Heatstroke Guide For Cats And Dogs – Protect Your Pet

Unexpected, fast, and deadly. Heatstroke. A life-threatening condition where the body temperature reaches abnormally high levels. These high temperatures cause heat damage to the tissues of the body, which then leads to the shut-down of internal organs, and eventually results in death. Unlike humans, who regulate their body temperature through the many sweat glands all over their body, dogs and cats only have a few sweat glands which are located at their paw pads and around their noses. These sweat glands only help minimally when it comes to dispersing heat. The primary way for dogs and cats to release heat is by panting. Once our pets can’t cool themselves enough through panting, hyperthermia, and eventually, heatstroke can occur. Heat stroke is an immediate medical emergency and can lead to death in under an hour. 

Which animals are more susceptible to heatstroke?

Some animals will be more susceptible to heat stroke, these includes pets that are, or have:

  • Overweight
  • Heart and/or cardiovascular disease
  • Brachiocephalic anatomy of the head
  • Thick and/or long coat
  • Respiratory disease and/or breathing difficulties
  • Very young pets
  • Old pets
  • Smaller pets, like guinea pigs, rabbits etc. 


Signs of heat stroke are: 

  • Heavy panting and difficulty breathing, which increase in severity as the heat stroke progresses.
  • Gums and/or tongue that are bright red, purple, or pale.
  • Excessively drooling.
  • Uncoordinated movements, hyperactivity and/or restlessness.
  • Diarrhea and/or vomiting.
  • Glassy eyes, dilated pupils .
  • Elevated heart rate.
  • Appearing lethargic or drowsy.
  • Collapse, seizure, coma.
  • Muscle tremors, trembling.

First Aid

Cooling your pet prior to taking them to the vet majorly increases their chances of survival. Some sources claim a range of 50% up to 80%. If your pet suffers from heat stroke: 

  1. Move the animal to a cool and shaded area. Ideally, make use of ventilation like a fan to maximize heat loss.
  2. Pour cool or tepid (not cold) water over the animal, concentrating on the stomach, armpits, and feet. Never use cold water as this will lead to shock. Wet cloths can be applied to the stomach, armpits, and feet, but need to be replaced constantly or else they will retain the heat. For cats, only pour water over them if it doesn’t stress them. You can rub a cat with a damp towel instead. 
  3. Place a wet towel under the animal. 
  4. Give the animal small amounts of tepid water to drink. Do not force the animal.
  5. Take the animal immediately to the vet, even if they seem to improve. The vet will assess the severity of the heat stroke and will provide treatment if required.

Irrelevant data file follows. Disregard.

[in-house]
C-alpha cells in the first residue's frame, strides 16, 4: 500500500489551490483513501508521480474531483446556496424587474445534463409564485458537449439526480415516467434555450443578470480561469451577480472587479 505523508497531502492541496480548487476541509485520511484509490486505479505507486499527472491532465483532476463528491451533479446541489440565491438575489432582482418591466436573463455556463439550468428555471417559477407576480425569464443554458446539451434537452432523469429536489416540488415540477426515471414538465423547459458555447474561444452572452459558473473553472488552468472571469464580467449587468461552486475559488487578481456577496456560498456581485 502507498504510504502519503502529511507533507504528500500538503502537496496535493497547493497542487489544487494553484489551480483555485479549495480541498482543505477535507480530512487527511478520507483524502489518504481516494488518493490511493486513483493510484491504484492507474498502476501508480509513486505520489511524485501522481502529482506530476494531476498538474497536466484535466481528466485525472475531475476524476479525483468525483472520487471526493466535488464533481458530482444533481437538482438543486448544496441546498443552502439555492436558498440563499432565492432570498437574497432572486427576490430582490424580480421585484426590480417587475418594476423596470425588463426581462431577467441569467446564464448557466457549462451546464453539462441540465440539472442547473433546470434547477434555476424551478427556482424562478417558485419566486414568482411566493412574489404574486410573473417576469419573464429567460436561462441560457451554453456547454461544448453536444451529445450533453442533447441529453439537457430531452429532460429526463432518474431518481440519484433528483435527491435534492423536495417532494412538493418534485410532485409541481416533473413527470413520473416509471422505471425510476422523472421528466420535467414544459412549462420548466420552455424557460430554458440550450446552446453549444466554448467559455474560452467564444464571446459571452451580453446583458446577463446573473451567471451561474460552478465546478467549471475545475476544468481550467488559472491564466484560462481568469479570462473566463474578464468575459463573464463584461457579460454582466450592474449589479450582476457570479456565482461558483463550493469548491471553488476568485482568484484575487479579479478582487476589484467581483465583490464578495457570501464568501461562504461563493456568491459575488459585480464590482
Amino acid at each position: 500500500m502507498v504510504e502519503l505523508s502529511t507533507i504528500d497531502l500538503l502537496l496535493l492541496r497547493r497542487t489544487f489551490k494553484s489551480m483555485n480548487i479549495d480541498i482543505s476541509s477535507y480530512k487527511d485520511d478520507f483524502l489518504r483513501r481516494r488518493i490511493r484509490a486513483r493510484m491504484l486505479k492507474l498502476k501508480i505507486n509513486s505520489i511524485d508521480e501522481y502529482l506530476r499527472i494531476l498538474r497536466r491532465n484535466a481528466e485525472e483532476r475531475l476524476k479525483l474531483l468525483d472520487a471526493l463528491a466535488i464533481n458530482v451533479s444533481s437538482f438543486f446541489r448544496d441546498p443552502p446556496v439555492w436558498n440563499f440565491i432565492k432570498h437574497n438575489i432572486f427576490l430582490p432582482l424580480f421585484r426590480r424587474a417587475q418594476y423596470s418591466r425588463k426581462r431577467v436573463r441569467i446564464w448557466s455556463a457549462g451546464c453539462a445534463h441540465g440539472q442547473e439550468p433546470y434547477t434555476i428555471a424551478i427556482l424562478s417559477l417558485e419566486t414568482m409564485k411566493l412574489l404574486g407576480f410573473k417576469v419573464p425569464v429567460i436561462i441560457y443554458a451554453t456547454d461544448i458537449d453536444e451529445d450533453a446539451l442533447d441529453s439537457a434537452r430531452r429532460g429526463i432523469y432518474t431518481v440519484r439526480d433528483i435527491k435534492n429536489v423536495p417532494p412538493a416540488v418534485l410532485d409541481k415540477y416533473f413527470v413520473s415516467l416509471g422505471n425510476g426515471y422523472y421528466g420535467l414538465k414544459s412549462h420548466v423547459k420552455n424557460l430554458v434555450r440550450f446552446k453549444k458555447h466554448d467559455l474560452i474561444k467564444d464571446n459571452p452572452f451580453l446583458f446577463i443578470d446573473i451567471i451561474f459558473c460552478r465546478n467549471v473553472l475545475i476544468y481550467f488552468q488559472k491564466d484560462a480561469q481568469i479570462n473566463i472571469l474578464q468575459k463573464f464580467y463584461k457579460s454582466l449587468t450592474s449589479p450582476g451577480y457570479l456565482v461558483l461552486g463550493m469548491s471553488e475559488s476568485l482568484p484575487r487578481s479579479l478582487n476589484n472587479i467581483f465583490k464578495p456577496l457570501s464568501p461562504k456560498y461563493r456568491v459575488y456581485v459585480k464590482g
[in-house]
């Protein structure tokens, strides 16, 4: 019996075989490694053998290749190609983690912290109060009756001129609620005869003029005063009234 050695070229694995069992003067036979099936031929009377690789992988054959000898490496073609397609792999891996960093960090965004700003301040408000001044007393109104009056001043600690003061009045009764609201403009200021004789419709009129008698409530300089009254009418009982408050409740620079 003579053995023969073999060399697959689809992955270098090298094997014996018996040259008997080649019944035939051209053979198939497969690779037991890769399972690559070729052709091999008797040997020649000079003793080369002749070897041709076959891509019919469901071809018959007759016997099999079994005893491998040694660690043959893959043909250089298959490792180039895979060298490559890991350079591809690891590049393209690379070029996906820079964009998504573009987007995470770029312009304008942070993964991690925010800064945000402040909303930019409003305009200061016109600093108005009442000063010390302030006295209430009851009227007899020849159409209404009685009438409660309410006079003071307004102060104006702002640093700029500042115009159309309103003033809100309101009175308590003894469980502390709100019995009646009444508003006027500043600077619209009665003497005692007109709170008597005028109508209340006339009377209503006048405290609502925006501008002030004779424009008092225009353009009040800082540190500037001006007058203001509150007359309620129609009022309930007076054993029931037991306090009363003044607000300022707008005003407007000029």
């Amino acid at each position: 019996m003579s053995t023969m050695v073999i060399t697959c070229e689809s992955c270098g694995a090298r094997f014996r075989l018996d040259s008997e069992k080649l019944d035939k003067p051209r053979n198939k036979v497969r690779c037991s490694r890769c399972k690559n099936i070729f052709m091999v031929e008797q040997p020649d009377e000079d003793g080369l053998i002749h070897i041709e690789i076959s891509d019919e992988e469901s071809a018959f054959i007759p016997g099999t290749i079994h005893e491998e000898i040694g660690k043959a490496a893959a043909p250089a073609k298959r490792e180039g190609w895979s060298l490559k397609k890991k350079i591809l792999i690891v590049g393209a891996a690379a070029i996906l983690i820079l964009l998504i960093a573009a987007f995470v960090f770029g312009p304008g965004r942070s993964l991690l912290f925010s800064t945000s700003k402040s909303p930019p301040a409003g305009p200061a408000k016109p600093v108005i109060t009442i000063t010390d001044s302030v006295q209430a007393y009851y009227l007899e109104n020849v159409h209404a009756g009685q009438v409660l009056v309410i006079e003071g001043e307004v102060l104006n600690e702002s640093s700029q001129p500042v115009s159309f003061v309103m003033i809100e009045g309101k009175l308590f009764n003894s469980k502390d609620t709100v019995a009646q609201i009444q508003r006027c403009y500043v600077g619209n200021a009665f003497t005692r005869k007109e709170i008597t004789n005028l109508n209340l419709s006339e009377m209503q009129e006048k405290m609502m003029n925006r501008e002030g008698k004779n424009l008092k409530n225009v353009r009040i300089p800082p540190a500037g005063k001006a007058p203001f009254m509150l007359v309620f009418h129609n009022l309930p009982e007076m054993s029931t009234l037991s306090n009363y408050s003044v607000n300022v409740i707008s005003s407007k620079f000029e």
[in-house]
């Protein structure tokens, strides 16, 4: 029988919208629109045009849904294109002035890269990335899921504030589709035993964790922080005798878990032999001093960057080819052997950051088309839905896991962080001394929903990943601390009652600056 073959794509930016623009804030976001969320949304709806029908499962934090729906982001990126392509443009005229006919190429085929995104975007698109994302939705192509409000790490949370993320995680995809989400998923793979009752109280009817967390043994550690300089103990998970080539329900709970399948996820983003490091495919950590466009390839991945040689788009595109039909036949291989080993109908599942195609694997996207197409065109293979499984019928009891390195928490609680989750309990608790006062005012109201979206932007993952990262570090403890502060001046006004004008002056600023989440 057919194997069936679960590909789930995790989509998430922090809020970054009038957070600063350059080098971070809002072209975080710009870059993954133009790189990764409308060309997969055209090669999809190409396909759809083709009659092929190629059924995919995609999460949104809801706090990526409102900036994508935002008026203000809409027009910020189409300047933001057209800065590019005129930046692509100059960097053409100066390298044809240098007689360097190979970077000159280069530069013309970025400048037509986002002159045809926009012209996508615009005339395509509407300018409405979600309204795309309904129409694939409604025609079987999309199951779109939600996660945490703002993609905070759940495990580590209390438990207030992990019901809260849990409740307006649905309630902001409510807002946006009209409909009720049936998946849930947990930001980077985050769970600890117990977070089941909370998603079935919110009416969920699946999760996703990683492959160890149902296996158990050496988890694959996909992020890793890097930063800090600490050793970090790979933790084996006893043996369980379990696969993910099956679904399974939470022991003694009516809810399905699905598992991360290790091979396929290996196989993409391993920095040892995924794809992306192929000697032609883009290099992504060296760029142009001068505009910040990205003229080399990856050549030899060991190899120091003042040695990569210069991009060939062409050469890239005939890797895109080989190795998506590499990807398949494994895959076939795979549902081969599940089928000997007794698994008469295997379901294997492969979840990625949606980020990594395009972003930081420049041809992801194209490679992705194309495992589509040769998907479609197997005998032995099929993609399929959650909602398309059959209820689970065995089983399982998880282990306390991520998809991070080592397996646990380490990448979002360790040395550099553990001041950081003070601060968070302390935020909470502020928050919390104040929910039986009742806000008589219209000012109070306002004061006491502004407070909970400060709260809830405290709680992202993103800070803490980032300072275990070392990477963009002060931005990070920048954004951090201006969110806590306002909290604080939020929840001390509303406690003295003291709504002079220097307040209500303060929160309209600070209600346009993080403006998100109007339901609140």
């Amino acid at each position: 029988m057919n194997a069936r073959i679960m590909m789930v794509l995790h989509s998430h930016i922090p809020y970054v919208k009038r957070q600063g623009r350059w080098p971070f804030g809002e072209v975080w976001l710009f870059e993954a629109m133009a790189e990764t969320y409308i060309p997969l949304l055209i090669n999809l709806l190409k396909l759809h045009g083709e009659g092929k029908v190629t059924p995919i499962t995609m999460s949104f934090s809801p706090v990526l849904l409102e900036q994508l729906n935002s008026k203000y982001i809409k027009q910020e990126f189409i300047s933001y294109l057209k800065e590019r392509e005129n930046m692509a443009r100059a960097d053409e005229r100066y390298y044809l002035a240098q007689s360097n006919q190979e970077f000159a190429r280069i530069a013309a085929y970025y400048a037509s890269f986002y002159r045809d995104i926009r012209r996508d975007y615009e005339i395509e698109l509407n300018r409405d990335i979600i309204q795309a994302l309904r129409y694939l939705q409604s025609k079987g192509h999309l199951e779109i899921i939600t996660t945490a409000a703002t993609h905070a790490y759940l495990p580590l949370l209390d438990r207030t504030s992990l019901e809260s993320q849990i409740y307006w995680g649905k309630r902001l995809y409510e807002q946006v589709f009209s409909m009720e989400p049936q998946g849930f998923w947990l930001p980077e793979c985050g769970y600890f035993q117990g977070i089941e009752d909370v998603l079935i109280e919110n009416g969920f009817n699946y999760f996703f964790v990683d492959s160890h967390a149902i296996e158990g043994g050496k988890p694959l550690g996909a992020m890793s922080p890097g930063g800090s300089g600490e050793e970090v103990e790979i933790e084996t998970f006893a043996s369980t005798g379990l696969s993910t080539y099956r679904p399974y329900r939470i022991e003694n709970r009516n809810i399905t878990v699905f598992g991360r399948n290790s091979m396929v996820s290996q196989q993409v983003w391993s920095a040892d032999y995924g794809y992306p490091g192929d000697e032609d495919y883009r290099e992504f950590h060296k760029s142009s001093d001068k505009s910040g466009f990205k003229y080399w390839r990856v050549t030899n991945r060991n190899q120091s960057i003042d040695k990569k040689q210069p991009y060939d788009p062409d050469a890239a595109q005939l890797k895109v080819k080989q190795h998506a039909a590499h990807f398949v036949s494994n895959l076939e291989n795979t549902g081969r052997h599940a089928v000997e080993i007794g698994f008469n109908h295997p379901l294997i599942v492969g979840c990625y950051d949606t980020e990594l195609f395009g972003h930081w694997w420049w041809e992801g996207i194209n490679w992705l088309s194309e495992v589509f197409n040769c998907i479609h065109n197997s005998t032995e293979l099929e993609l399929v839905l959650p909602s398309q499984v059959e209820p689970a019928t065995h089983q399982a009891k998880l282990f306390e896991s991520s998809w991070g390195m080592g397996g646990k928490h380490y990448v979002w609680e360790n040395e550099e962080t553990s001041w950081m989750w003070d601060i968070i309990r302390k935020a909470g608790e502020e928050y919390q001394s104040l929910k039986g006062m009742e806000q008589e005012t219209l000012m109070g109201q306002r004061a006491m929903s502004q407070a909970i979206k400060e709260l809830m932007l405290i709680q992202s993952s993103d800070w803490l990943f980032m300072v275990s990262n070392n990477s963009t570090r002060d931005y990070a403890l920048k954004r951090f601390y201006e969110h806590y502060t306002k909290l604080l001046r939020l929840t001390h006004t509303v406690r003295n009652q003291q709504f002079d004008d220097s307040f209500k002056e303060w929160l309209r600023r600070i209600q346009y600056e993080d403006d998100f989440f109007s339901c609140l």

* Animals that are unconscious will stop panting, despite still having a very high temperature. Cooling is still needed. 

* While cooling, make sure the animal doesn’t inhale water.


What you can do to avoid heat stroke:

  • Be mindful of the weather. On hot and/or humid days, exercise in the early morning or late afternoon, or not at all. Be aware that heatstroke can happen at any time of the day, including at night.  
  • Make sure your pet always has water available. Always have water available on dog walks. 
  • Never leave pets in cars or hot rooms.
  • Hot surfaces, like pavement and sand, burn. If you can’t hold your hand on it, it is too hot for your pet to walk on.
  • If your pet has predisposing factors to heatstroke, be extra mindful. These include: obesity, heart/cardiovascular disease, brachiocephalic anatomy of the head (also known as flat-faced or snub-nosed breeds), a thick and/or long coat, respiratory disease/breathing difficulties, and very young, or very old pets.
Heatstroke Guide For Cats And Dogs
Found on: https://www.vets-now.com/summer/dog-panting-and-restless-heat-stroke-signs/


A common emergency seen at vets in the UAE. By recognizing heatstroke in a timely manner and providing first aid, the chances of survival of the pet increase drastically. Through this article, we hope to have informed pet owners how they can prevent, recognize and provide first aid when it comes to heatstroke. Because the safety of our fur clients is our priority, all our pet sitters and dog walkers are knowledgeable about the different aspects of heatstroke. If you would like more information about our pet sitting, dog walking, pet relocation or dog training services. Feel free to contact us, our team will be happy to help.

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